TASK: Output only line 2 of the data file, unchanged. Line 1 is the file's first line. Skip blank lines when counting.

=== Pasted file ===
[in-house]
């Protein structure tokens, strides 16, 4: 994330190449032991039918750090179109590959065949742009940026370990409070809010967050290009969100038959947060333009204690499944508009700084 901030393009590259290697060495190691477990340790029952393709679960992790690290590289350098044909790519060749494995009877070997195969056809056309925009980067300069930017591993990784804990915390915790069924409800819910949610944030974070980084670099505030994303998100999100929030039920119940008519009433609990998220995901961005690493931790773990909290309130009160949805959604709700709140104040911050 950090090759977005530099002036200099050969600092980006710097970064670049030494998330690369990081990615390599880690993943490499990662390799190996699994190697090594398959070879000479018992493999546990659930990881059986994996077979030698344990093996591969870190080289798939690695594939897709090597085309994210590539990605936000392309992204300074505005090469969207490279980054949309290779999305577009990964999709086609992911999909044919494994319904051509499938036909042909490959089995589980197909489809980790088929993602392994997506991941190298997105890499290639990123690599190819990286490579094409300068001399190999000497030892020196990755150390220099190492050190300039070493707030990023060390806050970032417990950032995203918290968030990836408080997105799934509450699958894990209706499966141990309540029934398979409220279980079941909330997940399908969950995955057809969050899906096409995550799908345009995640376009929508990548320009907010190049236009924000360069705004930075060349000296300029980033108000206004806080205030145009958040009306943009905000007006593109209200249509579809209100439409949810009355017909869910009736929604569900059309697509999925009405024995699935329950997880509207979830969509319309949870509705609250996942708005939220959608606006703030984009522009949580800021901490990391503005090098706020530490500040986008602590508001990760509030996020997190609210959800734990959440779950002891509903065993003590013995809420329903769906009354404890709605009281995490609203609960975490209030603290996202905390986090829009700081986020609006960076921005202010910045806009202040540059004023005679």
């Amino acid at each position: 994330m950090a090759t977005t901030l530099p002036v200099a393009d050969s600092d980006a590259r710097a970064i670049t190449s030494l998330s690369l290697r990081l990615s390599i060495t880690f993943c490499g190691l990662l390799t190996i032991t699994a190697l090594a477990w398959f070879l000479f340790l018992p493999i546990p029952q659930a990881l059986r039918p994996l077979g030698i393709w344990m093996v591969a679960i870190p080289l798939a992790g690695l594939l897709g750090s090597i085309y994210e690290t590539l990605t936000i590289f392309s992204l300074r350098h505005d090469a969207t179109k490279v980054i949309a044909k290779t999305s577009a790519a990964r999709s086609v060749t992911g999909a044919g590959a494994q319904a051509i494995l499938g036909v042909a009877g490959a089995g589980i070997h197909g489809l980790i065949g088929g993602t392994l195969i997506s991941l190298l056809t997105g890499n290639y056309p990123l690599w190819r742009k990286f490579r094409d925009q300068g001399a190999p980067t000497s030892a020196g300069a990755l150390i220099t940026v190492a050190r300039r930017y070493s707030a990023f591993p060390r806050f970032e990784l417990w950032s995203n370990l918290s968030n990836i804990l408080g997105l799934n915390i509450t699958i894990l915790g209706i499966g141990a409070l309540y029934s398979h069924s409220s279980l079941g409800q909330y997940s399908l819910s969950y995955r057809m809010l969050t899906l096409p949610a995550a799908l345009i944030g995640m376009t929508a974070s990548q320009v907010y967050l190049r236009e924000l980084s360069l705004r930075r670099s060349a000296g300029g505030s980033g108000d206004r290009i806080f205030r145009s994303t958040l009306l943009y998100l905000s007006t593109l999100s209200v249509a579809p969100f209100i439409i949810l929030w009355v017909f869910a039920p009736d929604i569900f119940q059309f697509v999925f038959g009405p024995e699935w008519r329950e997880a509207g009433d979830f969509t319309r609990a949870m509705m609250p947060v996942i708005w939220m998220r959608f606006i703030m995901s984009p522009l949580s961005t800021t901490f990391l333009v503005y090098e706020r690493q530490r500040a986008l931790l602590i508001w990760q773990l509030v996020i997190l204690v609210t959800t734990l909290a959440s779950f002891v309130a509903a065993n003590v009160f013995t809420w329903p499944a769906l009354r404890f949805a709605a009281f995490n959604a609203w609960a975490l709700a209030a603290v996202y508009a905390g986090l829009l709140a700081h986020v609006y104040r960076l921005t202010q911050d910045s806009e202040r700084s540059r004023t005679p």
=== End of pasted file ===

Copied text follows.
């Protein structure tokens, strides 16, 4: 994330190449032991039918750090179109590959065949742009940026370990409070809010967050290009969100038959947060333009204690499944508009700084 901030393009590259290697060495190691477990340790029952393709679960992790690290590289350098044909790519060749494995009877070997195969056809056309925009980067300069930017591993990784804990915390915790069924409800819910949610944030974070980084670099505030994303998100999100929030039920119940008519009433609990998220995901961005690493931790773990909290309130009160949805959604709700709140104040911050 950090090759977005530099002036200099050969600092980006710097970064670049030494998330690369990081990615390599880690993943490499990662390799190996699994190697090594398959070879000479018992493999546990659930990881059986994996077979030698344990093996591969870190080289798939690695594939897709090597085309994210590539990605936000392309992204300074505005090469969207490279980054949309290779999305577009990964999709086609992911999909044919494994319904051509499938036909042909490959089995589980197909489809980790088929993602392994997506991941190298997105890499290639990123690599190819990286490579094409300068001399190999000497030892020196990755150390220099190492050190300039070493707030990023060390806050970032417990950032995203918290968030990836408080997105799934509450699958894990209706499966141990309540029934398979409220279980079941909330997940399908969950995955057809969050899906096409995550799908345009995640376009929508990548320009907010190049236009924000360069705004930075060349000296300029980033108000206004806080205030145009958040009306943009905000007006593109209200249509579809209100439409949810009355017909869910009736929604569900059309697509999925009405024995699935329950997880509207979830969509319309949870509705609250996942708005939220959608606006703030984009522009949580800021901490990391503005090098706020530490500040986008602590508001990760509030996020997190609210959800734990959440779950002891509903065993003590013995809420329903769906009354404890709605009281995490609203609960975490209030603290996202905390986090829009700081986020609006960076921005202010910045806009202040540059004023005679």